Two Treasury secretaries from two different parties who served under two different circumstances agree on one thing: The U.S. has to, and probably will, avoid the so-called fiscal cliff.
If it does not, agreed Henry Paulson and Robert Rubin, the consequences will be dire at a time when the country can ill afford another crisis.
Paulson, who served under President George W. Bush and had to help the country navigate through the worst financial crisis since the Great Depression, said Congress at some point will to address the deficit reduction necessary to avoid the worst-case scenario.
"The question is, do you do it before the crisis or after the crisis?" Paulson said at the "Delivering Alpha" conference presented by CNBC and Institutional Investor. "A crisis sure does focus minds. There's some evidence to indicate that it takes a crisis to get a difficult thing done. There's some reason for optimism right now."
Rubin, who served during the relatively prosperous tenure of President Bill Clinton that nonetheless is sometimes blamed for creating the easy-money atmosphere that caused the financial crisis, said policy solutions would be elusive for what essentially is a political crisis.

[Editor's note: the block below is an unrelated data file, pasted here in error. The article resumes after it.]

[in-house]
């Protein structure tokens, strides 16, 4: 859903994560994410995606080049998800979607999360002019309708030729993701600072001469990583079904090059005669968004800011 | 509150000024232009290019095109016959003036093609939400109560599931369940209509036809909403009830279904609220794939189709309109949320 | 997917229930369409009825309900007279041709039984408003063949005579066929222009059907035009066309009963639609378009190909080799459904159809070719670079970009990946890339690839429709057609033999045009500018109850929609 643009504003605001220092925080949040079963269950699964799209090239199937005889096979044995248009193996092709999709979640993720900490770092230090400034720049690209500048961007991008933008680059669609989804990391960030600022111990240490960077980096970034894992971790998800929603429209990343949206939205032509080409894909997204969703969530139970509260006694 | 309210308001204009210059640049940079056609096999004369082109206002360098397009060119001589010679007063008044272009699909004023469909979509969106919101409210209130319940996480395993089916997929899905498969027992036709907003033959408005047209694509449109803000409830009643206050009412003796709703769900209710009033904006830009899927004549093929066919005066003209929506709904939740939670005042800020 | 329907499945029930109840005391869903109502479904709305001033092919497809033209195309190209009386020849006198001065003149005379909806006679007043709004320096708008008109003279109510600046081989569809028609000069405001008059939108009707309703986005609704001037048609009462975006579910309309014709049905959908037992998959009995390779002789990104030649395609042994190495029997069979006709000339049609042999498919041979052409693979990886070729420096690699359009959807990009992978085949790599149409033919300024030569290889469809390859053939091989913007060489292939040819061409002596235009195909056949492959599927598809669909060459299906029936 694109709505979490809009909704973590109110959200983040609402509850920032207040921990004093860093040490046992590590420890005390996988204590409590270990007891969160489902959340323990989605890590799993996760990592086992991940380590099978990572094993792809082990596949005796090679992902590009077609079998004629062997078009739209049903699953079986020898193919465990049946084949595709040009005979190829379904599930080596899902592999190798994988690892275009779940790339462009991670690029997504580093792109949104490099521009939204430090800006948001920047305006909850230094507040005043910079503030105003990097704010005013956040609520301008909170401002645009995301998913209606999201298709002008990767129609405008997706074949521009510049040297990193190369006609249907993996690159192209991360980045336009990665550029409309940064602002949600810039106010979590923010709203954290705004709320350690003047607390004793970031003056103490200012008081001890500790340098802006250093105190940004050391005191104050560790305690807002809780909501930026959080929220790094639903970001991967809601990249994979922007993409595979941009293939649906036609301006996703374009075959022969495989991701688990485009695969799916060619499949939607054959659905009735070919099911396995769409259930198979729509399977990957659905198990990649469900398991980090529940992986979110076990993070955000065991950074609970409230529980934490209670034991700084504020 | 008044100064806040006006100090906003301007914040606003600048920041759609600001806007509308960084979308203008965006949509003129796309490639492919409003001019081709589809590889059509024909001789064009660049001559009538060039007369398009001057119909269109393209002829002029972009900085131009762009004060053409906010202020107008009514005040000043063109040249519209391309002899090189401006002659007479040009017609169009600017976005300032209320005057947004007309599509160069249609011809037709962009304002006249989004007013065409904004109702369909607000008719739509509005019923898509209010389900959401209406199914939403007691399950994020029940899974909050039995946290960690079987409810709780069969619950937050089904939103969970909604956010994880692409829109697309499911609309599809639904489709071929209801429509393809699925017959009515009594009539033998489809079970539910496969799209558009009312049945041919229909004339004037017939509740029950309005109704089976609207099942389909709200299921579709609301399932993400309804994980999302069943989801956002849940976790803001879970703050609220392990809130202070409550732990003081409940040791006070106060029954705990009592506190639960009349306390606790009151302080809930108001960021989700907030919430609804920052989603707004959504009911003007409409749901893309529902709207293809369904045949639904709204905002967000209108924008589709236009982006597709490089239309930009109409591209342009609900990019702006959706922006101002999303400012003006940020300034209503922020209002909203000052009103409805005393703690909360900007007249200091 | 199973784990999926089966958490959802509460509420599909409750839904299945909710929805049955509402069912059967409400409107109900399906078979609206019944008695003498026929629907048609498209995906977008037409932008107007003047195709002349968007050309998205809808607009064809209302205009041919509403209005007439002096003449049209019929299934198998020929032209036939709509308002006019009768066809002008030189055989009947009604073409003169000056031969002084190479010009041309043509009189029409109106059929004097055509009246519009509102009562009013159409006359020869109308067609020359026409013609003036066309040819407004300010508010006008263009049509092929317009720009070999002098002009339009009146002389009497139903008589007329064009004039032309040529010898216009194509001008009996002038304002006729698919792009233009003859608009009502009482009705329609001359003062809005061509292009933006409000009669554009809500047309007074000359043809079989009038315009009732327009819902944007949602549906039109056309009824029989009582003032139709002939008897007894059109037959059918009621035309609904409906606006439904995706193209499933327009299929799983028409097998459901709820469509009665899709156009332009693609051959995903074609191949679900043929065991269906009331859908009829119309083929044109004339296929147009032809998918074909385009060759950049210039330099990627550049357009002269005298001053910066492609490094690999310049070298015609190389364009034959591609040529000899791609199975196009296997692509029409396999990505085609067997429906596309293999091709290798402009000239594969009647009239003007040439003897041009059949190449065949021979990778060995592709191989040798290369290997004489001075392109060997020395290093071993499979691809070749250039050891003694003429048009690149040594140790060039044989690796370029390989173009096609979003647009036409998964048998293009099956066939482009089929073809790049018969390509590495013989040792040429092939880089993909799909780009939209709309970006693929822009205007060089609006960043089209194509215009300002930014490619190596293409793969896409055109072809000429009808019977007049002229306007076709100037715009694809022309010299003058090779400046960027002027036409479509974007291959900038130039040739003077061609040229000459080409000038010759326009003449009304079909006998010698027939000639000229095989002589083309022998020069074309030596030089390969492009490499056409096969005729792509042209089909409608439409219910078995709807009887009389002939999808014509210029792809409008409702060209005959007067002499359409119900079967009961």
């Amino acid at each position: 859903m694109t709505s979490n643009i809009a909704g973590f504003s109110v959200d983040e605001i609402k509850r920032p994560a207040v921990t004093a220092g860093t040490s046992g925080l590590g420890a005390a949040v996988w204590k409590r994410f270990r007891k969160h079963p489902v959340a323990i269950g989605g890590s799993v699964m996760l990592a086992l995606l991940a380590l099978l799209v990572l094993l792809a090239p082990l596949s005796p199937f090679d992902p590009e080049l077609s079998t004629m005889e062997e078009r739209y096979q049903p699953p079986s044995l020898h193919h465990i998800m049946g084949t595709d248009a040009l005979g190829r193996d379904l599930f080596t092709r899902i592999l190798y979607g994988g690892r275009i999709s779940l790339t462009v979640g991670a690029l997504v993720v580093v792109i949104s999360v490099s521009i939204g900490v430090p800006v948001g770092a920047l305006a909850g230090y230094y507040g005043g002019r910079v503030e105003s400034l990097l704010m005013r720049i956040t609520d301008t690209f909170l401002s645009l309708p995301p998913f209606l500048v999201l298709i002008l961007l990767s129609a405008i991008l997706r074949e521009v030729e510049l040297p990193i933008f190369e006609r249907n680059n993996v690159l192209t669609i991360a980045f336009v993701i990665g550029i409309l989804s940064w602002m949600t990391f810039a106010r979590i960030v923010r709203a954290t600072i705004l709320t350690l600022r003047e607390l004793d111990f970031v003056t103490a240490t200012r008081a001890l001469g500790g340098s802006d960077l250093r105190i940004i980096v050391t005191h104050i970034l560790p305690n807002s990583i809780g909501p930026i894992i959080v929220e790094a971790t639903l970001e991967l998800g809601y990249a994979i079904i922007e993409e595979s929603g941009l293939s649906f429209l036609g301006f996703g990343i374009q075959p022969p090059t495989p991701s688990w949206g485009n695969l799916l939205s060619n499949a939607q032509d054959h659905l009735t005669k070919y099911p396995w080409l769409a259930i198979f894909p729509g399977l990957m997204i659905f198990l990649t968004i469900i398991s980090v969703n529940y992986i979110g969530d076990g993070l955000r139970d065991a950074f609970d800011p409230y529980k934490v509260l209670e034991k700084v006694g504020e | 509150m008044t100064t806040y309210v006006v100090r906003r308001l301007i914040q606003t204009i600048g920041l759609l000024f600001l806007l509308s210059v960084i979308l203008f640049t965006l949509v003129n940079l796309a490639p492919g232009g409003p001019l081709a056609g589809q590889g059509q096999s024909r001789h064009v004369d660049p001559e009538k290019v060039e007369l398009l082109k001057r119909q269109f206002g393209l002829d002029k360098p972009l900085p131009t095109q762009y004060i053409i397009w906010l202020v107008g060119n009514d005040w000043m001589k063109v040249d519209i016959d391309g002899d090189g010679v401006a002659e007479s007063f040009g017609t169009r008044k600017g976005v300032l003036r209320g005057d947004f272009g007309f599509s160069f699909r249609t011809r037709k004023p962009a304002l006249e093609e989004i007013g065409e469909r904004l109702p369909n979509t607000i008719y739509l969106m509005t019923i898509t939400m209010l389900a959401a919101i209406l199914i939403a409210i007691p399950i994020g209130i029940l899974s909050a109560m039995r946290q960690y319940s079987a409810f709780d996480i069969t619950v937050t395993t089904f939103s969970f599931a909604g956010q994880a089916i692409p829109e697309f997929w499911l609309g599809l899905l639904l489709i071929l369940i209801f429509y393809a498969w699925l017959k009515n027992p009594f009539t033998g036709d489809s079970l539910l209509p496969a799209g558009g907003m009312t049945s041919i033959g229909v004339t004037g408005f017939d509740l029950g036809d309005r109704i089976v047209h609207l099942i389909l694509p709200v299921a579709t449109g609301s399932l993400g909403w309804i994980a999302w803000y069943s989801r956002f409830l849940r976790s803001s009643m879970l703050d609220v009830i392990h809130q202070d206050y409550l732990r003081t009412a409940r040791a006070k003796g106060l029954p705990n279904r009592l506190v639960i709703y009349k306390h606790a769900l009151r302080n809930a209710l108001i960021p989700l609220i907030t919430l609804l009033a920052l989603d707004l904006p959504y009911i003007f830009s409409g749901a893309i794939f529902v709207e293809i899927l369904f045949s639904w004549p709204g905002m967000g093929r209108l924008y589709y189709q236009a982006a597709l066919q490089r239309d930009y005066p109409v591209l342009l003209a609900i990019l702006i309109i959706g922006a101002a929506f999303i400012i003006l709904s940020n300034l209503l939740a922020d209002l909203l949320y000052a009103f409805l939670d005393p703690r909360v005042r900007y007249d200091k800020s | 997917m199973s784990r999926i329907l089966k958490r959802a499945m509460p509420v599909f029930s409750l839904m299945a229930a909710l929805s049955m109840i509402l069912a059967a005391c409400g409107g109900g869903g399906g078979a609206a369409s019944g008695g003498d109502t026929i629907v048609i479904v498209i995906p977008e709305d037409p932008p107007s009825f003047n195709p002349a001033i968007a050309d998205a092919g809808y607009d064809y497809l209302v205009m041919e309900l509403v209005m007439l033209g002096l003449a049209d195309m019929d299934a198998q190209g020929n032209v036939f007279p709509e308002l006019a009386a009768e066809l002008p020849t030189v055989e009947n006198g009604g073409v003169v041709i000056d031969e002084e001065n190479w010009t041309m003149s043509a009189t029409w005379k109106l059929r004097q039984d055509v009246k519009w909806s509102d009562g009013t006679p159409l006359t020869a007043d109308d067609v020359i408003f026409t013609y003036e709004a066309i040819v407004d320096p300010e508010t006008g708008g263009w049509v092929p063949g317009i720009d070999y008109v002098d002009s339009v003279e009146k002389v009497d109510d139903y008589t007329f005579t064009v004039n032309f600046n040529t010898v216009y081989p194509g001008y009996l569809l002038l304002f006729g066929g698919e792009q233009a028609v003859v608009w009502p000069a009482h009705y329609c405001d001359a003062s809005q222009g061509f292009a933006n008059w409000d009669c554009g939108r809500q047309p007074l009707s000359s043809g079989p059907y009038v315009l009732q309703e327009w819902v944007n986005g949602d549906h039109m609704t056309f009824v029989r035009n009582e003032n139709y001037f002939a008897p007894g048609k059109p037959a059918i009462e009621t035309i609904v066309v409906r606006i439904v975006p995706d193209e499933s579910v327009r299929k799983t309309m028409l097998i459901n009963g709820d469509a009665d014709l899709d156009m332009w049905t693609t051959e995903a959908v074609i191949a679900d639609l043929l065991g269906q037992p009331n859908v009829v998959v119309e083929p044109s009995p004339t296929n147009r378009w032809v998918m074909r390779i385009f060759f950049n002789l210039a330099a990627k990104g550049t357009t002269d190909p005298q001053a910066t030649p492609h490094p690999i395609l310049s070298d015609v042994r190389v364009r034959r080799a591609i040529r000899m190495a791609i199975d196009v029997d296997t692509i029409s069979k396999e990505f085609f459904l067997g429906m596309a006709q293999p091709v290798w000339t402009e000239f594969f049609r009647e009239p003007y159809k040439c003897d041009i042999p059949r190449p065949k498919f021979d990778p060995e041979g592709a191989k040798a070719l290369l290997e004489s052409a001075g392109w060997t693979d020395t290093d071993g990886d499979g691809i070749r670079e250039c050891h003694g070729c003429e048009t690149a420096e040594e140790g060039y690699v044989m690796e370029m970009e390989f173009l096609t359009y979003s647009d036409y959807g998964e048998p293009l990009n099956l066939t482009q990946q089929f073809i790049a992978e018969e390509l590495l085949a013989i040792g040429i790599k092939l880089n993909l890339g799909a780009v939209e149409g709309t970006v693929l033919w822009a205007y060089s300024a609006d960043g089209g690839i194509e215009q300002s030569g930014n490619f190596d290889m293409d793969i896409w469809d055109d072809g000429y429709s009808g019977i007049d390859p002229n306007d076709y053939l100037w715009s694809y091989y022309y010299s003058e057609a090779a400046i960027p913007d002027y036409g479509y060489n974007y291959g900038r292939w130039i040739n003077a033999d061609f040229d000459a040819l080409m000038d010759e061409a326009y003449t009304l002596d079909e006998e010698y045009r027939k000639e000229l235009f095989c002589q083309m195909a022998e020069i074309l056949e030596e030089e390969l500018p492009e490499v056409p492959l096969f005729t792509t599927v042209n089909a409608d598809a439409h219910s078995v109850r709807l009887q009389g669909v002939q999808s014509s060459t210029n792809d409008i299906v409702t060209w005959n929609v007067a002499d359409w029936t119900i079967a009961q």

"In a financial crisis you could respond with stimulus and with monetary policy. Obviously with a fiscal crisis you can't respond with the same tools," he said. "I hope at some point our political system comes together to deal with this before it becomes a crisis."
If Congress and President Barack Obama cannot agree on proscribed deficit-reduction targets by the end of the year, a series of tax increases and cuts will kick in automatically.
Economists estimate that the damage to the U.S. economy would exceed more than half a trillion dollars and shave several points off gross domestic product.
Both Rubin and Paulson said that not only does the crisis need to be avoided, but the nation's leaders also need to start talking about the issues that will be pivotal to future growth.
Rubin said domestic policy needs to focus on three areas: a "sound fiscal regime" entailing responsible budgeting; more government spending on education and infrastructure; and reform in health care, immigration and other areas.
"In the longer term I think we could have a very successful economy in this country," he said. "If our government functions well enough to fit the challenges I described, I think we have tremendous advantages. There really has been a maldistribution of income of tremendous magnitude."
Paulson, though, said the presidential campaignbetween Obama and Republican Mitt Romney has come so far up short in addressing key issues.
"It's going to take bipartisan action to (accomplish) the things he talked about," Paulson said, referring to Rubin. "It's not rocket science. But these things aren't being debated in the campaign. They're just not being discussed."